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It may come as no surprise that both texting and sexting can bring couples closer together. But new research may show that there may be a downside too, which can lead us to feeling more isolated from partners and others.
The research, carried out by investigators at Pace University and Purdue University Fort Wayne, involved a series of studies looking at different ways texting can impact our relationships.
In the first study, the researchers surveyed 205 adults in romantic relationships between the ages of 18 and 29 about their texting habits and relationship satisfaction.
They found that participants who described their partner as having a similar texting style to themselves reported greater relationship satisfaction. It didn’t seem to matter whether the messages sent were loving or complaints about a problem in the relationship, as couples were in sync about the kind of texts they sent to each other.
Although the second study also found that texting can bring people closer, it also revealed that it drives people apart, depending on what motivates people to text.
Here the researchers surveyed 982 adults between the ages of 18 to 29, finding that people also text to escape their present situation, because they are bored, or because they prefer expressing themselves via text than talking on the phone or in person.
“We text to check in with our spouse during the work day and to stay connected with friends far away, but we also text to avoid dealing with relatives at the family party and to break up with someone,” said Leora Trub, Ph.D., of Pace University.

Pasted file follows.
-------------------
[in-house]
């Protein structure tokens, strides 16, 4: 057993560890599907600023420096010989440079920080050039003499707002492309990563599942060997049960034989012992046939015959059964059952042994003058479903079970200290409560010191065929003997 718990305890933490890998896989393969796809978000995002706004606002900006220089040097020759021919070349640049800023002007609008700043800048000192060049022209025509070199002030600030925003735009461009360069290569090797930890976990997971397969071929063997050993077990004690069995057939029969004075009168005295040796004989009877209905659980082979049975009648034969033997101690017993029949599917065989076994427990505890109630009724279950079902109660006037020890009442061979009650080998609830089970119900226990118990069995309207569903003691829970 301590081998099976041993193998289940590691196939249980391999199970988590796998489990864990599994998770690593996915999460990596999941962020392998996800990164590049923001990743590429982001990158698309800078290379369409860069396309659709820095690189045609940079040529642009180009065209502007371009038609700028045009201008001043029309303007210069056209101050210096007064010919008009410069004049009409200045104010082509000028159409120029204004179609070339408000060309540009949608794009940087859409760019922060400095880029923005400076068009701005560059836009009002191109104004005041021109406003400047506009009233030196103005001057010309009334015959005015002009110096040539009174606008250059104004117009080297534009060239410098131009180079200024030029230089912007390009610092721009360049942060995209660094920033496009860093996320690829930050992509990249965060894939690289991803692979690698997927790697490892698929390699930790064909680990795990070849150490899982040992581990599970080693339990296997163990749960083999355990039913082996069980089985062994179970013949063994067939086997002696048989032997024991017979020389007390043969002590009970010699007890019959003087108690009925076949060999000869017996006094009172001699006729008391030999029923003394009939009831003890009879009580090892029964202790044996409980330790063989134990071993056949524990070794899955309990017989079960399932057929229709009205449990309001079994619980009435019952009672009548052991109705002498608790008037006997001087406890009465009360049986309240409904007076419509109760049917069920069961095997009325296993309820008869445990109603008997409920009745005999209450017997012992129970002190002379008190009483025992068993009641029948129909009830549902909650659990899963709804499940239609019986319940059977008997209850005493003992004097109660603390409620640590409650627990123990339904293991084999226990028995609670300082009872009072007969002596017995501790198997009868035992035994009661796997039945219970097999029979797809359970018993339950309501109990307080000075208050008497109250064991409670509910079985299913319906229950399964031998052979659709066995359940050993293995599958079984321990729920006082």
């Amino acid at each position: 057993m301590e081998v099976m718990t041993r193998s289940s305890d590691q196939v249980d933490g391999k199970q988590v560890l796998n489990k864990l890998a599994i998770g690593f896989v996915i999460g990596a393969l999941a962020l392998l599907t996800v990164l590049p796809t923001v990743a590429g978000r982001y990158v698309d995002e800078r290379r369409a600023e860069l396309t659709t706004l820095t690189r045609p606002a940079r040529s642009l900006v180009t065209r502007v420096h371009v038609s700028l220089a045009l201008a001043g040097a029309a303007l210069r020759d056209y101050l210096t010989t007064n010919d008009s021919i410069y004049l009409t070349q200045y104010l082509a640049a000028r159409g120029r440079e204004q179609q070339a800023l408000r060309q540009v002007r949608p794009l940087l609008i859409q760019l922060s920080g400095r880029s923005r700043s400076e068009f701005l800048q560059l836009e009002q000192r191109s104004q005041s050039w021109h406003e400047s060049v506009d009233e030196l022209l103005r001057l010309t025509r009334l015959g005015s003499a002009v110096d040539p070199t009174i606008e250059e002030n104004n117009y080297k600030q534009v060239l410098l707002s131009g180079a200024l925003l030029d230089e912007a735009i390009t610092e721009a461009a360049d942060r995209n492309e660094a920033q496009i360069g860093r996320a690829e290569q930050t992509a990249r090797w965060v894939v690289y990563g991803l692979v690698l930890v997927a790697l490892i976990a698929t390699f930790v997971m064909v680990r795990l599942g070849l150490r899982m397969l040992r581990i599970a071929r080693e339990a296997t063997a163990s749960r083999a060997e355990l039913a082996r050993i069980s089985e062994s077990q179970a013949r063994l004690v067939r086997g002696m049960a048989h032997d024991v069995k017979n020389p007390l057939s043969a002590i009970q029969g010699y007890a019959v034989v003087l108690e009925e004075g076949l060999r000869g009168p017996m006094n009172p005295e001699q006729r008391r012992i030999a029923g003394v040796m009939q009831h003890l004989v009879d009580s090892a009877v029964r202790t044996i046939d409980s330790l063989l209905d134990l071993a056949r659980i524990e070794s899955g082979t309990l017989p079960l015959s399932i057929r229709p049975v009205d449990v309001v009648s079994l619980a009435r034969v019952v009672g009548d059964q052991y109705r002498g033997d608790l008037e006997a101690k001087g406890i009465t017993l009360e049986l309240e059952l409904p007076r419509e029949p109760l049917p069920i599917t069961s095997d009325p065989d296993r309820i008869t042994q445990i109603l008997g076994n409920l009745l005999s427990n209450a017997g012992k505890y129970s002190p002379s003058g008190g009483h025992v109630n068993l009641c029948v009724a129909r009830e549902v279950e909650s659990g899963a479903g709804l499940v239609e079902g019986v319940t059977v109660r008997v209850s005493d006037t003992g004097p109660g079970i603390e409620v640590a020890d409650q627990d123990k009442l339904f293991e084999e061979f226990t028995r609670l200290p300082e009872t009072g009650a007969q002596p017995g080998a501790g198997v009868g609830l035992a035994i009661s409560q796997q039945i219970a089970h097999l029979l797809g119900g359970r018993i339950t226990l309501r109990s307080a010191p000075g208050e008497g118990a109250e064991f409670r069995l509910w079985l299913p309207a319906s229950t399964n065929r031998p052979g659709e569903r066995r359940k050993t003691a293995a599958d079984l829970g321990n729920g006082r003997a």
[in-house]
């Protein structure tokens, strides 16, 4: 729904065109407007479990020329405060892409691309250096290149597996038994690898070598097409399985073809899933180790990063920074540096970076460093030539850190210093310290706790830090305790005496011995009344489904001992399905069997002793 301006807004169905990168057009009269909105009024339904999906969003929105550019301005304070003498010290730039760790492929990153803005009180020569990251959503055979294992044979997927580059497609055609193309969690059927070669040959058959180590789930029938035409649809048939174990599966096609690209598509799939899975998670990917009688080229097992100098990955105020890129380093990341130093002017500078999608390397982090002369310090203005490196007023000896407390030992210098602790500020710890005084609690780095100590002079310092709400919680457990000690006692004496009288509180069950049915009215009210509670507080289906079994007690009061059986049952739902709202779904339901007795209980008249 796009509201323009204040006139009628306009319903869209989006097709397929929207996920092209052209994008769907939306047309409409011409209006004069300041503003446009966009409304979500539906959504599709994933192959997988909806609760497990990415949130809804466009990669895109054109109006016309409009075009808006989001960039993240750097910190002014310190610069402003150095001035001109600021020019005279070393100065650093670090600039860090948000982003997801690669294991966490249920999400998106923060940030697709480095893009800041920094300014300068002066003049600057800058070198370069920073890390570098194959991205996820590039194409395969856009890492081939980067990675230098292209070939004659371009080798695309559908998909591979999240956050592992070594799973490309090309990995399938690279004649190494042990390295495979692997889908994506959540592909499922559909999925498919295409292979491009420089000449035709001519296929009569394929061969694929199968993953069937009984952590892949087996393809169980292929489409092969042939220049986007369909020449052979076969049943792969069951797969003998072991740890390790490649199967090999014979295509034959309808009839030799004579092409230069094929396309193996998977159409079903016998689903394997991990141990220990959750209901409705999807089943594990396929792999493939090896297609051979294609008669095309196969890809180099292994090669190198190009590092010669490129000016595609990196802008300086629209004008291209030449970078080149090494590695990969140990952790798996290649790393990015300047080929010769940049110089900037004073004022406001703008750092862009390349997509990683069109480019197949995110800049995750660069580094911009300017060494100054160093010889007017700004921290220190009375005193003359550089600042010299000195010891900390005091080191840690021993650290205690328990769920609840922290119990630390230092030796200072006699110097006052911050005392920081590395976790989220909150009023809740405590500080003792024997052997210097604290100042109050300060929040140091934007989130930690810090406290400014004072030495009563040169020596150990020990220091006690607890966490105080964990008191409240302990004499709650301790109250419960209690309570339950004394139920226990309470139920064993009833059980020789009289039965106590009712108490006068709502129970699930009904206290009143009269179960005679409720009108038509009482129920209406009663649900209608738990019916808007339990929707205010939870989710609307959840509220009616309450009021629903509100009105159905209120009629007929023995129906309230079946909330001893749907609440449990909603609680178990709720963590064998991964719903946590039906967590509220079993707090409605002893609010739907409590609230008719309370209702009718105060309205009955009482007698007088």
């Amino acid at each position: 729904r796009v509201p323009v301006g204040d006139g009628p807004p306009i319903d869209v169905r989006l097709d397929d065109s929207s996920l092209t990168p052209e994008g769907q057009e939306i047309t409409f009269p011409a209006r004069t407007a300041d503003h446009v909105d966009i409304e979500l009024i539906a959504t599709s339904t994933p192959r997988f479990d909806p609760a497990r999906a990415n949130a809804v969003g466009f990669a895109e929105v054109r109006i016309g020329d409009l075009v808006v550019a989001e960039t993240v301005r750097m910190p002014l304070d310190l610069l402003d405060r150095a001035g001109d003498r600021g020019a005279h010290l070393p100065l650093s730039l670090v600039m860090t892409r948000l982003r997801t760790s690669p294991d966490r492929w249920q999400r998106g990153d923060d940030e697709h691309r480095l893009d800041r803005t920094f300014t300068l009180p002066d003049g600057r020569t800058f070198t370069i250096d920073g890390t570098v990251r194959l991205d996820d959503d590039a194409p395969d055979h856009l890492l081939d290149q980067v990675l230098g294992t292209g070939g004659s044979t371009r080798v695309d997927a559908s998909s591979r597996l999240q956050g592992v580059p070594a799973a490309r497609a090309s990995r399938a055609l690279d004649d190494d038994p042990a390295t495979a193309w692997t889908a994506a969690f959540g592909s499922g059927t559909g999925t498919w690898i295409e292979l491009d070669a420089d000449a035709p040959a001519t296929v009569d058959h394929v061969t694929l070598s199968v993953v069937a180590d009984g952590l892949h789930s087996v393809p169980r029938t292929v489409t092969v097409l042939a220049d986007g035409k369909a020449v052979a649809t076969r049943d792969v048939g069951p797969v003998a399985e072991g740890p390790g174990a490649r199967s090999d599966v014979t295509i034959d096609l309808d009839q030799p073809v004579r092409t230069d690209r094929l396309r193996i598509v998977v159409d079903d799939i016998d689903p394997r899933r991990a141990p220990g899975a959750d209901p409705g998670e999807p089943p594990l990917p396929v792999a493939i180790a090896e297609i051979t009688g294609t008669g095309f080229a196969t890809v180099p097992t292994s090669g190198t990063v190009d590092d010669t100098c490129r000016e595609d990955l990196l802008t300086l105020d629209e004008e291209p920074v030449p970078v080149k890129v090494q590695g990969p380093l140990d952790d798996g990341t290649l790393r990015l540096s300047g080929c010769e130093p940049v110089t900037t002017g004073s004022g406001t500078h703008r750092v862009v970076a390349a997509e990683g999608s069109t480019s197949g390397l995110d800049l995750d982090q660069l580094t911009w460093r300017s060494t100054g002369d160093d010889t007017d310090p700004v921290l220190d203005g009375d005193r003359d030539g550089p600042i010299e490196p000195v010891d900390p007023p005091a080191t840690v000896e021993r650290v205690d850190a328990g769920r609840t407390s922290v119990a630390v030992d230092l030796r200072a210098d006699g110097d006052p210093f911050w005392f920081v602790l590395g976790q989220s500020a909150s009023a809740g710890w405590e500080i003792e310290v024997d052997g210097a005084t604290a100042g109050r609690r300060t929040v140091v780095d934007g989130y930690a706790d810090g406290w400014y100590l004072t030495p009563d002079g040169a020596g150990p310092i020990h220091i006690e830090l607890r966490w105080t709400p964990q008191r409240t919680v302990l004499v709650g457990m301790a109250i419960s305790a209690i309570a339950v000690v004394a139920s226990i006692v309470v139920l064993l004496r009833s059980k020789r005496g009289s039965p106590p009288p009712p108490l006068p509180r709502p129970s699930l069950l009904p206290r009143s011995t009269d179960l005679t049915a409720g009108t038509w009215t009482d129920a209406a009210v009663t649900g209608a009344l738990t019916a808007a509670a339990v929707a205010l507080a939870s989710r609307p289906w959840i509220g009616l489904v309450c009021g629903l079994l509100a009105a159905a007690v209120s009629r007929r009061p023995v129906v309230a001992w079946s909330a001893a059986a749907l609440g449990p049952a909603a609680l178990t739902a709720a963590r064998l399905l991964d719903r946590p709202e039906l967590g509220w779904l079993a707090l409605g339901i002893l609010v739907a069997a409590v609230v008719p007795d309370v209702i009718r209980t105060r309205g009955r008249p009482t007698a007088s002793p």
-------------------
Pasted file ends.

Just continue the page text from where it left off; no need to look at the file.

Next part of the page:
While texting has made it much easier for people to connect around the world, it can also form a type of digital wormhole if one does not moderate themselves thus showing opposite results.
“Texting can become a crutch and eventually become a barrier to creating meaningful interactions,” explained Trub. “Texting all the time can also come from being lonely or bored, and that can lead to isolation and alienation.”
The third study focused on sexting, surveying 615 adults who were in committed relationships. The team found that the majority of participants did not sext with their partner (why sext if you can do the real thing?). Although non-sexters were just as happy in their relationship as people who did sext, sexters did report more sexual satisfaction than the non-sexters.
There was, however, a downside to sexting: the researchers found that people who sexted several times a week, and those who sexted every day or multiple times per day, were more likely to experience conflict and mixed feelings in their relationships, more likely to use social media to engage in behaviours linked to infidelity, and more likely to view more pornography.
“Sexting may help couples with intimacy and to spice things up, but we definitely did see the negative side of too much of a good thing,” said co-author Michelle Drouin, Ph.D.